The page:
I’ve heard Larry Fowler talk about the Question that No One Asks. I knew he was speaking truth, but I didn’t realize just how true it was for me.
The question that everyone does ask is how many children did you have in your ministry today? They look for trends in numbers. Declining numbers can signal trouble, increasing numbers are seen as a positive.
The question that no one asks is, who was there?
I was determined to better track the attendance for my 4th grade class personally and see how it measured up. After the grades moved up, I have been diligent in tracking who has been attending. Admittedly, some of the data is skewed because there are two services and two identical classes. Some of the students may have attended the earlier class. I am only looking at those who have attended my class since they are the ones that I have influence over as I teach.
After 9 weeks, not long at all, there is currently a weekly average of 14. This number of weekly attendees is fairly consistent so it would appear as if the class is doing well. But here is the total story:
- There have been 39 different children who have attended at least one class.
- Only 1 has been in attendance all 9 weeks
- A total of 5 have attended 75% or more of the classes
- 6 have attended 50 – 74% of the time.
This is not unique to my situation. I know several who have found similar results.
It used to be believed that the church had one hour each week to disciple the children. The reality is that we may have only have 26 hours in a year for most children. Yes it is true that parents are the primary spiritual influence in a child’s life, but I believe that the church is ignoring a vital truth and is taking a devastating turn.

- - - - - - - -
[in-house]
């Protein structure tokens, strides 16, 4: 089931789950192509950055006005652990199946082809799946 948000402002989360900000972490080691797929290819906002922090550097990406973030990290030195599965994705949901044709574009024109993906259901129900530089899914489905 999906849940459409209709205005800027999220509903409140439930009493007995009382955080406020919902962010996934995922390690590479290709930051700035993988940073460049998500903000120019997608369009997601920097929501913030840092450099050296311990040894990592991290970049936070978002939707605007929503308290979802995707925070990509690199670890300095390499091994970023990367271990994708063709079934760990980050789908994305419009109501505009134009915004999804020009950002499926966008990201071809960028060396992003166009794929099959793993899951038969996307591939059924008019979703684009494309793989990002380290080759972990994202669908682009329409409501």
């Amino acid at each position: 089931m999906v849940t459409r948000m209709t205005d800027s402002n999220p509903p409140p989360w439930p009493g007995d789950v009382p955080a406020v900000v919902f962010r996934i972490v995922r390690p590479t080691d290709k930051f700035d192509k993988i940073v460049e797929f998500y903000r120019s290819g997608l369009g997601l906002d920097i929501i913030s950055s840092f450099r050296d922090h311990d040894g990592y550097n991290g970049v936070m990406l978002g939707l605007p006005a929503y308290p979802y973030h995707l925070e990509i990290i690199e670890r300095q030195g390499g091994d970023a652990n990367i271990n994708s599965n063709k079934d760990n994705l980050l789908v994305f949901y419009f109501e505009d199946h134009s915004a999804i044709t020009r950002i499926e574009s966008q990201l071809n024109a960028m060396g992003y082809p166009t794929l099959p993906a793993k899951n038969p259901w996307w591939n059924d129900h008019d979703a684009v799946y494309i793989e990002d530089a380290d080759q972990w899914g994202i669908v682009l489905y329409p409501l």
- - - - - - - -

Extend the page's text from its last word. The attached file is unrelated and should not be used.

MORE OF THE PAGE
About 20 years ago, there was a realization that children’s ministry was vital to growing and establishing the Kingdom of God. More people come to a saving faith in Jesus as children. The church began to realize that and began to place a greater emphasis on ministry to children. Then, family ministry entered the scene which distracted the church from its mission. Once again, I believe that the church is beginning to de-emphasize the children and is re-focusing on adults, the parents.
Parents, adults, bring children to church. If the parents do not see the importance of consistent attendance to grow in the Lord, then the children will be inconsistent in their attendance, as seen by the numbers. If the church is relying on the parents to be the primary influence in the lives of children, then how can the church reach the children if the church isn’t reaching the parents? Or do we, the church, just not try to reach the children? Are we keeping the children from Jesus like the disciples did in Mark chapter 10?
What are your numbers showing you?
I think it is time that we rethink children’s ministry.